The club experience often feels like a sanitized version of high school sports. Friendships exist, but players tend to shift rapidly among clubs from year to year. Club athletes go about their school day without their classmates, teachers, or friends knowing about games occurring that afternoon or weekend. Parents are usually the only spectators at sparsely attended games. Rivalries and traditions are invariably short-lived. No one outside of the players and their parents know, or care, about successes or failures. Clubs are formed, switch locations, and are sometimes dissolved. Players are worried about exposure; coaches are worried about bottom lines.


None of this is to say the academy system, or club soccer, are without benefits. Nor is it to say that America’s current system doesn’t have flaws. Nor is it to say high school soccer is perfect.

In addition to the positive coaching initiative, the academy has the potential to reduce prohibitive club costs through scholarships—a feature already in place among some academy teams on the boy’s side. How fast that happens and how broad that financial aid might be is anyone’s guess.

The academy system is also proposing a “no re-entry, limited substitutions” model that should force teams to rely less on their depth and more on possession. High schools allow free and unlimited substitutions—placing an emphasis on more participation—while current club models and the college game rely on no re-entry for first-half subs and one re-entry for second-half substitutes.

It’s also difficult to argue that the concentration of talent in a club model doesn’t force players to get better. It does. However, that doesn’t mean club soccer needs to be year-round, or that a soccer-only model is best.

The high school season represents a much-needed break for many players from the unrelenting pressure of the club environment. Many club players remark how much “fun” they have playing high school soccer—an idea of just how badly some clubs have missed the original purpose of youth sports.

Younger players also benefit from playing varsity soccer as a freshman or sophomore, essentially “playing up” against girls bigger, faster and stronger than they are. Heinrichs herself indicated the advantage of this when she recently said, “Playing up is a really important part of development.”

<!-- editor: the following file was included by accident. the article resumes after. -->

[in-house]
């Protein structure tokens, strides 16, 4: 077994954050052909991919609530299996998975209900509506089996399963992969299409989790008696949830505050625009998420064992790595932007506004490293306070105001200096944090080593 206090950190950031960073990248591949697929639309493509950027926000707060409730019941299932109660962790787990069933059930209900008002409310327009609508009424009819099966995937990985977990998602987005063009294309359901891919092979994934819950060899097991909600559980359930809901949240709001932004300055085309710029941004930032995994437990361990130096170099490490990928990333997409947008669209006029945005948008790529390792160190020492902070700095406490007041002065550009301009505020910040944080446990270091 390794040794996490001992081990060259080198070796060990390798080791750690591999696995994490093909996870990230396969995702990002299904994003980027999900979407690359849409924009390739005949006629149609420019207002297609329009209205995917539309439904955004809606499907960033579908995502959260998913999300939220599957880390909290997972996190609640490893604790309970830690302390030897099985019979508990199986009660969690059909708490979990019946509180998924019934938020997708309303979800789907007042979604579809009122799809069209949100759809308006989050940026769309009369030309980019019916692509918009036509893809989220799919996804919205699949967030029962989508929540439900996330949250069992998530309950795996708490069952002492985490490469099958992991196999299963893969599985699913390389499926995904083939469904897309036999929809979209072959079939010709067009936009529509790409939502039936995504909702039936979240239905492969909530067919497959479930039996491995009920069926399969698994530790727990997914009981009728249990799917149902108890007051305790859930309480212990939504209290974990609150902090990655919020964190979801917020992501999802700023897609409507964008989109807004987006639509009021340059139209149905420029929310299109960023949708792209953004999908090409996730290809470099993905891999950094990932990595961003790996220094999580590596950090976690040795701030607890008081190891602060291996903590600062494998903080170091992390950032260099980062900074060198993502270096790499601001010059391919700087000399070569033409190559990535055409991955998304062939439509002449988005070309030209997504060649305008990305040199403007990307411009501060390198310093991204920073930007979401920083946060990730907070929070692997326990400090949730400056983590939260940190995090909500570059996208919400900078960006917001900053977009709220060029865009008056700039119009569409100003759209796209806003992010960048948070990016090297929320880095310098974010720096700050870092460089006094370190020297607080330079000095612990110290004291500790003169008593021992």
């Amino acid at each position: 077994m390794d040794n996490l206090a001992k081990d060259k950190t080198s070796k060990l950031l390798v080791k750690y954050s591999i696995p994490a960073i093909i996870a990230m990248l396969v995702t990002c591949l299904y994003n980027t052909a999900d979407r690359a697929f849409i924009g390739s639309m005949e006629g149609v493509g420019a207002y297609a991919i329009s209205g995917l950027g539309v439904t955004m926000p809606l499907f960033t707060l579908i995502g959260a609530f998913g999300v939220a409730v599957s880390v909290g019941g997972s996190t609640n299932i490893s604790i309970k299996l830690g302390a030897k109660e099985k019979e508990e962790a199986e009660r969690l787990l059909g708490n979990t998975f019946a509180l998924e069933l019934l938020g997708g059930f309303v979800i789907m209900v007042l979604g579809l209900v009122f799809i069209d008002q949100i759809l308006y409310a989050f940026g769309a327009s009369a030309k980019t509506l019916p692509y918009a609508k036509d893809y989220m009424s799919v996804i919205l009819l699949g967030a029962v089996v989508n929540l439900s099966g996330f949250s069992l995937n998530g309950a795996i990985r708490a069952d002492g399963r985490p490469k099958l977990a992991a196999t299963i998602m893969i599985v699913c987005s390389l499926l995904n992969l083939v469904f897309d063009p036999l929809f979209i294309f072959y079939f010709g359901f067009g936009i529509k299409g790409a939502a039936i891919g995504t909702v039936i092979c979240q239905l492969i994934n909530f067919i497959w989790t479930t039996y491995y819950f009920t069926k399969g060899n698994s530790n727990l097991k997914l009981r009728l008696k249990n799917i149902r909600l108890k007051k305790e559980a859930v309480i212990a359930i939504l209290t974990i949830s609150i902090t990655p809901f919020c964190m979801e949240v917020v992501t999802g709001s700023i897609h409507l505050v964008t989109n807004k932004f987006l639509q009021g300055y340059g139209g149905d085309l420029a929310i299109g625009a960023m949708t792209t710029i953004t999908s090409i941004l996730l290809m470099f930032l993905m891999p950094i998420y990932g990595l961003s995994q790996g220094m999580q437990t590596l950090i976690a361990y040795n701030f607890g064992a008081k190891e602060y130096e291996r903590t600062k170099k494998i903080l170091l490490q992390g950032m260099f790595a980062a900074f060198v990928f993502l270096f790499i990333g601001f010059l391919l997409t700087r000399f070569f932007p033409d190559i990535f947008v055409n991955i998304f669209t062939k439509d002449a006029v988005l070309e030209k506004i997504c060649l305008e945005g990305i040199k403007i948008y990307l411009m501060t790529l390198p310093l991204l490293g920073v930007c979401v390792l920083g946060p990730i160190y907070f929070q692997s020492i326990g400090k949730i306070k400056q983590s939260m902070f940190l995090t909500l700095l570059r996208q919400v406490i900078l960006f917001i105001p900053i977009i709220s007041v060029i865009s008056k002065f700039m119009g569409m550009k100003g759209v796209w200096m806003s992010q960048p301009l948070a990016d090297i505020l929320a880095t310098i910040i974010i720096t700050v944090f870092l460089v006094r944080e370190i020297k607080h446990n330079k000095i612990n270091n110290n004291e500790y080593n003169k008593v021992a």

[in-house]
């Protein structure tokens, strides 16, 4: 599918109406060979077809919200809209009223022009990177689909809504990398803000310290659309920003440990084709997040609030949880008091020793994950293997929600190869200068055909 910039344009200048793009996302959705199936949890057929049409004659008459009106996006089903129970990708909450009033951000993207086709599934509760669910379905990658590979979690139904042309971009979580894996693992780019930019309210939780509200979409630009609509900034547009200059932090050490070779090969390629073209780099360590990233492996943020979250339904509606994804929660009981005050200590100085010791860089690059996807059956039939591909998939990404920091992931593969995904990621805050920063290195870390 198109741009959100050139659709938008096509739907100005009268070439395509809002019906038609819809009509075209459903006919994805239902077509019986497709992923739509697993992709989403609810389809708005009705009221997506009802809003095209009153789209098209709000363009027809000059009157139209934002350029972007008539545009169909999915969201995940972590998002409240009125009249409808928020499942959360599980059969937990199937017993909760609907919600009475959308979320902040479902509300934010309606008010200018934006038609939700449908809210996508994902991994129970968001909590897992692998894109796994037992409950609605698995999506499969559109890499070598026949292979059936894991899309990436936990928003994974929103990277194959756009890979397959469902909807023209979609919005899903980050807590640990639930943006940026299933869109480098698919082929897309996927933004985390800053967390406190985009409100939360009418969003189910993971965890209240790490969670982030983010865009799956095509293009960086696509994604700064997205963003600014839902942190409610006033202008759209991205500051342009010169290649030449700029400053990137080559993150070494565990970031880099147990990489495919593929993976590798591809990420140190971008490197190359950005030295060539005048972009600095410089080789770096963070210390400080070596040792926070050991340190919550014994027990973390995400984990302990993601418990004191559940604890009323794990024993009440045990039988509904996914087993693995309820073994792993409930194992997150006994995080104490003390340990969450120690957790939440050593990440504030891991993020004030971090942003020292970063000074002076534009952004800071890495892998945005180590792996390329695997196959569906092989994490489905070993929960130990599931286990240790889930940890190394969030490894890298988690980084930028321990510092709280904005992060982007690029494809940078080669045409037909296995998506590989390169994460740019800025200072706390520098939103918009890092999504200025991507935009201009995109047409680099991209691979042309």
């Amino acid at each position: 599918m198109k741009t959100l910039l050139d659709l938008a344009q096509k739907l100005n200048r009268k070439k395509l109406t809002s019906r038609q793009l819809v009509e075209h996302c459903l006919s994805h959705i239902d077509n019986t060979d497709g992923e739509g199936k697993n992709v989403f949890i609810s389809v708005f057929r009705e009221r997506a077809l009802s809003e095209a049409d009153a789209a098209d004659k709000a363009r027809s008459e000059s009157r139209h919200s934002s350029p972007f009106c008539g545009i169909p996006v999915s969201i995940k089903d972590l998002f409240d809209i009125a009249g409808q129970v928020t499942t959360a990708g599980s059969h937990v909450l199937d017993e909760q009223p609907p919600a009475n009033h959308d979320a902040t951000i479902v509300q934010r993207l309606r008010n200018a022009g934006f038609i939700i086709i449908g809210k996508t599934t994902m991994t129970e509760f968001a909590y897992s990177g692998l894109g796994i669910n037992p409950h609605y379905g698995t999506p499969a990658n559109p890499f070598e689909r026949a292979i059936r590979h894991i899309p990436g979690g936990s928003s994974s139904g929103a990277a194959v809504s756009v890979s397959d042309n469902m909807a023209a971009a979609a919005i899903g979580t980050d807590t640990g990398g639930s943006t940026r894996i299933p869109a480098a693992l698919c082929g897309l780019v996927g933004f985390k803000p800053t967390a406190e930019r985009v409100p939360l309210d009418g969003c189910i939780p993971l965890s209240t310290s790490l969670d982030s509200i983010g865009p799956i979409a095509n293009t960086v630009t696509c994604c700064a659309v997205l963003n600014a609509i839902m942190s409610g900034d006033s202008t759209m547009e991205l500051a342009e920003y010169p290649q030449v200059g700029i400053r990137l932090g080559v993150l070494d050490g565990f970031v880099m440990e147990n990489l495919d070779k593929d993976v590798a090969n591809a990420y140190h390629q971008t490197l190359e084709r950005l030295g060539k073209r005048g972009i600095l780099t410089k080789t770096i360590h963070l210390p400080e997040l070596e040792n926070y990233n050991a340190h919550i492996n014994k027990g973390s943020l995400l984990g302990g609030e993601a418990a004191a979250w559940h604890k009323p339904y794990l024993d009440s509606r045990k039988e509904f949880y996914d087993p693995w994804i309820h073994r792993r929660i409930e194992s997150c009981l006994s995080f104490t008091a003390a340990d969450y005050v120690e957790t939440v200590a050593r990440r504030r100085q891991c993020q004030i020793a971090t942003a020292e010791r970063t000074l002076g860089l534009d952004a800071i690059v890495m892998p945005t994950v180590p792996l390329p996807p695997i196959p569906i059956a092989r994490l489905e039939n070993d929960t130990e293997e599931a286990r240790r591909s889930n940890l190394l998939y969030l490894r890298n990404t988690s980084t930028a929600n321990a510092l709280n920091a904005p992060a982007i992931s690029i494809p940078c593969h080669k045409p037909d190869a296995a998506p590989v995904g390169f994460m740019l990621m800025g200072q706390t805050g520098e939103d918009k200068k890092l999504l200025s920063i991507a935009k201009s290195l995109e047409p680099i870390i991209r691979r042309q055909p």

In some cases, the club environment does serve players better than their high school program will. As much as this piece details the bad behavior of club coaches, there are bad high school coaches. There are coaches who scream too much and teach too little. Not every girl who plays high school has a good experience.

There is also a greater disparity between teams in high school play, lowering the level of competition throughout a season. It’s understandable why a top player with an ultra-competitive mindset might not want to play for their high school club if their team is downright terrible.

There are also great club coaches, ones who place life lessons and development ahead of a “win-now” mentality. Many of them are good people who do things the right way and have the best interests of their players at heart.

The academy system, however, has taken away that choice and banned high school soccer. Many current clubs do the same, whether explicitly or implicitly. In both cases, they are forcing players into the “one system fits all” mindset.

Heinrichs—a two-time All-State selection at Heritage High School in Colorado—claims that players don’t really want to play high school soccer, but are being pressured to do so.

She then seemingly ignores the fact that the academy system does the exact same thing when it takes the choice away from players.

Heinrichs also sees the academy program as the future of the national team program, stating, “The [academy] games will be scouted by U.S. Soccer and the program will serve as a pathway to U.S. Soccer's Youth National Teams.” She also indicated 80-90% of youth national team players will now come from U.S. Soccer’s internal system.

Two questions emerge from those statements:

1. How well has that system worked out on the boys’ side—which has had an academy system in place for nearly a decade and where U.S. youth teams continue to perform poorly in international competitions?

2. Why on earth would anyone want to limit their player pool in this manner?

Don’t take the decision away from the kids; don’t limit their freedom of choice. As they’ve done for years now, if given a choice, some players will go year-round club, some will play both club and high school.

The trick isn’t to create a single path to a college scholarship or the national team. The trick is to scout the various pathways that are in place and find the talent that already exists—as the U.S. has done in winning three World Cups and four Olympic gold medals.

The current system, and high school soccer, helped develop Morgan Brian, Tobin Heath, Mallory Pugh, Christen Press, Ali Krieger, Lauren Holiday, Becky Sauerbrunn, Carli Lloyd, Alex Morgan, Kelley O’Hara and Emily Sonnett.

It would be foolish to change it.

John D. Halloran is an American Soccer Now columnist. Follow him on Twitter.

Post a comment